Hive Mind: Robots will use their own ’internet’ to learn from each other
To be filed under: what-could-possibly-go-wrong?
RoboEarth is planning to demonstrate and test their robo-internet with assistant robots in a mock hospital setting. The robots will upload their accumulated data to an online ’Wikipedia-like’ cloud where other robots will have access to download, thus creating giant databanks of knowledge and a system of robot intercommunication and ’learning’.
(It sounds creepy, but based on the veracity of the information found on the human-operated Wikipedia, perhaps we don’t have much to fear after all?)
More about the robot hive-mind from UPI...
Robots will use their own ’internet’ to learn from each other
By Ananth Baliga | UPI
The robots will perform simple tasks in a hospital setting and upload their data to the cloud, which can then be used by other robots to perform similar tasks.
Robots will test RoboEarth, their own version of the world wide web, using it to communicate and learn new skills from each other in a mock hospital setting on January 16.
Developed at the Eindhoven University of Technology in Denmark, the cloud-based system can be described as a Wikipedia for robots and will be tested in a mock hospital setting. The robots will be tested on a number of tasks like serving drinks to patients, and uploading this data for use by other robots.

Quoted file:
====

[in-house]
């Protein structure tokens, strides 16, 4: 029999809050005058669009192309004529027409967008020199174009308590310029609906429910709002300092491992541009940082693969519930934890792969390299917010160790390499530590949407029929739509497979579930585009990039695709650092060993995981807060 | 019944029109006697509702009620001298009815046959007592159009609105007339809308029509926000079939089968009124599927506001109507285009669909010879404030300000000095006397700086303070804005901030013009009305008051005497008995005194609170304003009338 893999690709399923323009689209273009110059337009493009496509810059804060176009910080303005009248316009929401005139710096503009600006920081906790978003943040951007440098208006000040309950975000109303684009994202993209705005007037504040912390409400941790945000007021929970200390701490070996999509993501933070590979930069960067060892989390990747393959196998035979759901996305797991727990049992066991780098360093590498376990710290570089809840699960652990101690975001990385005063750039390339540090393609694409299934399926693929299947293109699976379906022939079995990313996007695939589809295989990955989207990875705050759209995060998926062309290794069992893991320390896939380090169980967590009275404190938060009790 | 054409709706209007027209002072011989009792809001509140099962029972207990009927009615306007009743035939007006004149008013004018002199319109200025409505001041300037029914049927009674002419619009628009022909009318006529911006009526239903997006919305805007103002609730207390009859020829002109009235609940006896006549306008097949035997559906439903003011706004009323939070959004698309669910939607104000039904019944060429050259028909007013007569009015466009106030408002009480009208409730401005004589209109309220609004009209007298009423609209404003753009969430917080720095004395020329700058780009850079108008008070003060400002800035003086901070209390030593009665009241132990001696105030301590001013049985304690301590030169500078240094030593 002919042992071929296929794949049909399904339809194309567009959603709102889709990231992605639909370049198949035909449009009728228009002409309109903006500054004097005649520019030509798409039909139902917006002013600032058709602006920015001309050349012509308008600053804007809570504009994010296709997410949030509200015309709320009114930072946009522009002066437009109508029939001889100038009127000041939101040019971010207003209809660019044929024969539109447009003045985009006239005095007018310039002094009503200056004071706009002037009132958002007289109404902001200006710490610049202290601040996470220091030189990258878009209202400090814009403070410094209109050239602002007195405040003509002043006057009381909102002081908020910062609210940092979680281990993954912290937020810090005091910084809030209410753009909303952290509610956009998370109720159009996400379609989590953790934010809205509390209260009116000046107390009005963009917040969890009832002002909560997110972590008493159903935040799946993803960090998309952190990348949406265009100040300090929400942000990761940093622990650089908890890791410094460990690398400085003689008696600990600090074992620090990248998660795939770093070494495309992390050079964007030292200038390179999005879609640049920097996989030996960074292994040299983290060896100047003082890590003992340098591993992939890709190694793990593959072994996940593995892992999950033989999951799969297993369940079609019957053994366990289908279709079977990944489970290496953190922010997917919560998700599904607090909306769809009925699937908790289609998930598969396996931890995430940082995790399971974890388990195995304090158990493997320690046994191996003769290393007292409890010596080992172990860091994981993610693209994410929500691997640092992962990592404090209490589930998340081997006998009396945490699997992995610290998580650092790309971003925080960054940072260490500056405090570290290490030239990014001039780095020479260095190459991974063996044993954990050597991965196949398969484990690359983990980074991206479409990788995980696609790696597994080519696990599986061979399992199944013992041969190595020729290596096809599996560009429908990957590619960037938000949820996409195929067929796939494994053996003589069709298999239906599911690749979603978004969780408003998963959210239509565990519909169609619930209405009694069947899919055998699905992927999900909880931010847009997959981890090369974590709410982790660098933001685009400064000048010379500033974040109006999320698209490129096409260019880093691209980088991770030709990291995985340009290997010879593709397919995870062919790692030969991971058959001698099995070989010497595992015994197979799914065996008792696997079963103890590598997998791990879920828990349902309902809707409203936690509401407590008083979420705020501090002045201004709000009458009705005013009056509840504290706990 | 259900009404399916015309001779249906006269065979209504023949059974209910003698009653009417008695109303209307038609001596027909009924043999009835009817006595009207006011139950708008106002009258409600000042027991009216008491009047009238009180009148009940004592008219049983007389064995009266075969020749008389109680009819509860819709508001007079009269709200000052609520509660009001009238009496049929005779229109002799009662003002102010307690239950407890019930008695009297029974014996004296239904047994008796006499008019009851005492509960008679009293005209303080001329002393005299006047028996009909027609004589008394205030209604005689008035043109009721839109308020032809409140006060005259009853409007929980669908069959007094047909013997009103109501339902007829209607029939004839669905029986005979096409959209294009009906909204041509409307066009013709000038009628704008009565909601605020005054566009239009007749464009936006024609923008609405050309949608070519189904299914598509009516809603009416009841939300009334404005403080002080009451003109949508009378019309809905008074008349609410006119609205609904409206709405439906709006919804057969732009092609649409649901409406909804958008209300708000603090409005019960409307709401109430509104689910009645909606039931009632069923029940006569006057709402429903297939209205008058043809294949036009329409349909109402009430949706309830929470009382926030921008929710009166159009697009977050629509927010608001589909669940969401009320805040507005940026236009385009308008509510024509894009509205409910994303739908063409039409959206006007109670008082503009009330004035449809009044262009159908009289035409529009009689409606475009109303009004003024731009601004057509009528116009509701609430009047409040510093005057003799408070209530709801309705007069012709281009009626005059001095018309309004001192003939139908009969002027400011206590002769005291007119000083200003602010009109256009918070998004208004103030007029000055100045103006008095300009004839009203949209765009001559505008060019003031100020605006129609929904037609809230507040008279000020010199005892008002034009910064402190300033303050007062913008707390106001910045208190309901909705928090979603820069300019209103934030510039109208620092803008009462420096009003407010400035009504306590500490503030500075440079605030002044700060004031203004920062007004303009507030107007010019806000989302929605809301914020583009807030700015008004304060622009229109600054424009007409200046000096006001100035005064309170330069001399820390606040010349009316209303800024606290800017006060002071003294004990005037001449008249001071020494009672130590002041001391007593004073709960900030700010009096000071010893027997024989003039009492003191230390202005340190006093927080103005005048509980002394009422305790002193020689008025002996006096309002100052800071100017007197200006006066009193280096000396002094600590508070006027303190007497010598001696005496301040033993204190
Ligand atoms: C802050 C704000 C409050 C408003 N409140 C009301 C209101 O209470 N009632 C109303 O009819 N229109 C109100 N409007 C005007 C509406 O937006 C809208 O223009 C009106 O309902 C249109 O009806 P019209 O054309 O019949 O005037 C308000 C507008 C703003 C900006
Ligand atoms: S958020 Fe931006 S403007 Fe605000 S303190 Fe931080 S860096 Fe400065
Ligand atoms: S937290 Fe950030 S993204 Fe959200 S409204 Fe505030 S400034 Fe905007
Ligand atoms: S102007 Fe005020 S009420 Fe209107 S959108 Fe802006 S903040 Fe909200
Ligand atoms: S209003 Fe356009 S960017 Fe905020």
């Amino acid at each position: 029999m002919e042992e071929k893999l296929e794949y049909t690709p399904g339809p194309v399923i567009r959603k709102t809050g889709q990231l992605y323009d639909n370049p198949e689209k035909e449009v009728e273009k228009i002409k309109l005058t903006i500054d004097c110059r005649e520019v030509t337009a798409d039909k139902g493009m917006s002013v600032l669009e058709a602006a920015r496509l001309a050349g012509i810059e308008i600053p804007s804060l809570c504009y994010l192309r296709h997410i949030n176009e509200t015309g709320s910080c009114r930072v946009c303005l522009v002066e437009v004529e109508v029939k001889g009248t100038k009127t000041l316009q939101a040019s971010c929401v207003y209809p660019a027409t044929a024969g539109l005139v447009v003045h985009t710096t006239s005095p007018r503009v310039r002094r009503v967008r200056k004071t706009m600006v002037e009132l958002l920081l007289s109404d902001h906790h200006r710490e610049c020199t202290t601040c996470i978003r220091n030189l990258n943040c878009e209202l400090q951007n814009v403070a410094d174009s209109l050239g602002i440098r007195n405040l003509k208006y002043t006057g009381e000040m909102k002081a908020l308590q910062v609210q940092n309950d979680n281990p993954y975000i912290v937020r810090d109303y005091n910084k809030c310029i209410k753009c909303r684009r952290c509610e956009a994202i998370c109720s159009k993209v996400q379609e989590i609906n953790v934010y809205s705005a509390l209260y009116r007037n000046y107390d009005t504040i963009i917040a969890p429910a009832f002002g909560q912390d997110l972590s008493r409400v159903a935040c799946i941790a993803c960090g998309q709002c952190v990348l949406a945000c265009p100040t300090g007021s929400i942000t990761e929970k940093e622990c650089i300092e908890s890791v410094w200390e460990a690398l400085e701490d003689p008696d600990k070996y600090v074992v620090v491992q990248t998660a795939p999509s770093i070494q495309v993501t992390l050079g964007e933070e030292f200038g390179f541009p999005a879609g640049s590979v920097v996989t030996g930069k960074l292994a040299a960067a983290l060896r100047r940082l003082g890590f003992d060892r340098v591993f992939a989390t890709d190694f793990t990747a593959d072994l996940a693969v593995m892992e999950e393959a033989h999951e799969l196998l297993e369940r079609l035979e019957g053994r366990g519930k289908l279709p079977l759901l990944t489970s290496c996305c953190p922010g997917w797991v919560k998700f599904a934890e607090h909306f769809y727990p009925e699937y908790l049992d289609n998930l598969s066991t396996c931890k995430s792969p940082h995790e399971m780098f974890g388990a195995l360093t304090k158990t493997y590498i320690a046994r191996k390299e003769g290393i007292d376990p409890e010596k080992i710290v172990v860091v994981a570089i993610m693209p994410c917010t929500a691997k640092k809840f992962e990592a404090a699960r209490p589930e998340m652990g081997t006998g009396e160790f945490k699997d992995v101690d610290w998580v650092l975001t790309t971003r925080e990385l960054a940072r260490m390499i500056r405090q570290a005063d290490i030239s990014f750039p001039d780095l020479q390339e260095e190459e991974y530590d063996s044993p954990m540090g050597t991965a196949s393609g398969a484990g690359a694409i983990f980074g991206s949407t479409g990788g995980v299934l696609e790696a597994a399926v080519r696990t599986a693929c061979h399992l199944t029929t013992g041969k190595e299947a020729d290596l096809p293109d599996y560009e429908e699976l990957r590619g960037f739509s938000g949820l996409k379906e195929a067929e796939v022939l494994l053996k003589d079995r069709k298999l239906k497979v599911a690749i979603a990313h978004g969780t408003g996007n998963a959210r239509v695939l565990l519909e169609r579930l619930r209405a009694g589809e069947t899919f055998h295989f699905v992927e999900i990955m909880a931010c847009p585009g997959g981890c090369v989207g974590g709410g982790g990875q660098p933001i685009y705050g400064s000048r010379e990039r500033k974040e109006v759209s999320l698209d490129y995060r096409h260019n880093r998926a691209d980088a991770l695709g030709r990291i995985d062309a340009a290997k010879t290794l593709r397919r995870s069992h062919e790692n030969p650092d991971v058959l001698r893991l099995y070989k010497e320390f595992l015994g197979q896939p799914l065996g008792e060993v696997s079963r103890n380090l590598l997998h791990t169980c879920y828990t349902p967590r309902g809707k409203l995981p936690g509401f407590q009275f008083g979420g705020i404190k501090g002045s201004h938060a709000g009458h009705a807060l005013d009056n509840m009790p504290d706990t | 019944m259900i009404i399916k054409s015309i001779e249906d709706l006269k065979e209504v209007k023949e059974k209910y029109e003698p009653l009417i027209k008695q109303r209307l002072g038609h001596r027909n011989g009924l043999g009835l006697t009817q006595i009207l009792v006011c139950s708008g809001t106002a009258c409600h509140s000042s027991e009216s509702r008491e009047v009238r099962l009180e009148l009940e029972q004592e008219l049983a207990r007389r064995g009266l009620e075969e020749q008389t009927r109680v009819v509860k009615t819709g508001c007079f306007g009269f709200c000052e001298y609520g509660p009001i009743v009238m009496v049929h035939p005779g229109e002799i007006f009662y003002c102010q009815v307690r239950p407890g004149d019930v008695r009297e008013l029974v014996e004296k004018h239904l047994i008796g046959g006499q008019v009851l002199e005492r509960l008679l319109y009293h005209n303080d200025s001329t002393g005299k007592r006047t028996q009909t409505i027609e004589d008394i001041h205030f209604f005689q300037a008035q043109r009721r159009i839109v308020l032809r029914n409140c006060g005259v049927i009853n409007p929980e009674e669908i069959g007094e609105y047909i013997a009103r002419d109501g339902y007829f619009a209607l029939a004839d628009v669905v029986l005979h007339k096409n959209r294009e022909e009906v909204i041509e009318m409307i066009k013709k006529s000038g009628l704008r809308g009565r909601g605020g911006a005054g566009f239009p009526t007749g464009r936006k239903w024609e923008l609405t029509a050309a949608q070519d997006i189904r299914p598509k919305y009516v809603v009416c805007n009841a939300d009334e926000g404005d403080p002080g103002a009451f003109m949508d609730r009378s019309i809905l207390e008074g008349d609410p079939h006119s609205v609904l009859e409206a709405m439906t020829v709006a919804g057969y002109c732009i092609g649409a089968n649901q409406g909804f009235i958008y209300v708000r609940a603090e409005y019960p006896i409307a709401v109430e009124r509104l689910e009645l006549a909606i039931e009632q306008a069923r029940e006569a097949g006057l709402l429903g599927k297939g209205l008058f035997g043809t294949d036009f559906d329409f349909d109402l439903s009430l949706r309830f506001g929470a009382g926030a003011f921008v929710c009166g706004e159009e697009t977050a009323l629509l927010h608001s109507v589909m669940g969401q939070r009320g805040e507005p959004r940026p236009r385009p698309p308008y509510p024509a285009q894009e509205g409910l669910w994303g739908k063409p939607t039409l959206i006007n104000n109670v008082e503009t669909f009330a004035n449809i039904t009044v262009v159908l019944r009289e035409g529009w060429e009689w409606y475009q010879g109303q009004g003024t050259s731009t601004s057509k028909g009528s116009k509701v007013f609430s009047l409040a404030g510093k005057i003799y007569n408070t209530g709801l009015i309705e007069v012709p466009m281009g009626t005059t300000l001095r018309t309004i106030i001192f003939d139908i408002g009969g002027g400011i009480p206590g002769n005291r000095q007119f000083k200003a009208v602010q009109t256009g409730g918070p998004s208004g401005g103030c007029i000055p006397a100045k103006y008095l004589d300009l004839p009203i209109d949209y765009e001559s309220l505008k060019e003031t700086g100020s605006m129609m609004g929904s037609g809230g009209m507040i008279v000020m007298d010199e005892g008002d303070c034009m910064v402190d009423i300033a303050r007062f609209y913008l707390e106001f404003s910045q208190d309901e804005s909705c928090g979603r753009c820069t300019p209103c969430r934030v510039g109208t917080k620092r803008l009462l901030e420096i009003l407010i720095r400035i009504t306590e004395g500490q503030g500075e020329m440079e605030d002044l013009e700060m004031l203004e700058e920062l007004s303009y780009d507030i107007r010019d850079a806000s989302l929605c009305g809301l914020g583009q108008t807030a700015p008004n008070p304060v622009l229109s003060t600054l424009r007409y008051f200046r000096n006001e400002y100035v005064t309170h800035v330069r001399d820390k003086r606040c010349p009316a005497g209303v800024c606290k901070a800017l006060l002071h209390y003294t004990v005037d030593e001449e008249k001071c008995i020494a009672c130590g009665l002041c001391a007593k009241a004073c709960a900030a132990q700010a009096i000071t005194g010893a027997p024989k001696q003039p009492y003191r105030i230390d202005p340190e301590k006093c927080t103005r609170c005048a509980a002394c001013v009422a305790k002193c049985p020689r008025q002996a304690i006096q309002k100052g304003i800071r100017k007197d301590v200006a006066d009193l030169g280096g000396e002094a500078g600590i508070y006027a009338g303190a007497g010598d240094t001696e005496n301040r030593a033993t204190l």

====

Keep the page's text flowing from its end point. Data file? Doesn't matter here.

"At its core RoboEarth is a world wide web for robots: a giant network and database repository where robots can share information and learn from each other," said Rene van de Molengraft, RoboEarth project leader.
The four-year project, funded by the European Union, will reach its end this week in a public demonstration. The test will involve four robots working together to help a patient in a mock hospital setting.
In one test, a robot will upload a map of a room, which other robots will then use to navigate the room. The researchers said they are attempting to create an adaptive system that will help robots perform everyday tasks.
"The problem right now is that robots are often developed specifically for one task," van de Molengraft said.
One of the advantages of using a cloud-based system is that much of the required processing can be offloaded to the cloud, so that robots can perform less onboard computing and conserve battery power.
According to experts, robot assistants could be available to the public in the next 10 years, and there are already humanoids being developed capable of assisting the disabled and elderly.
Article from: upi.com
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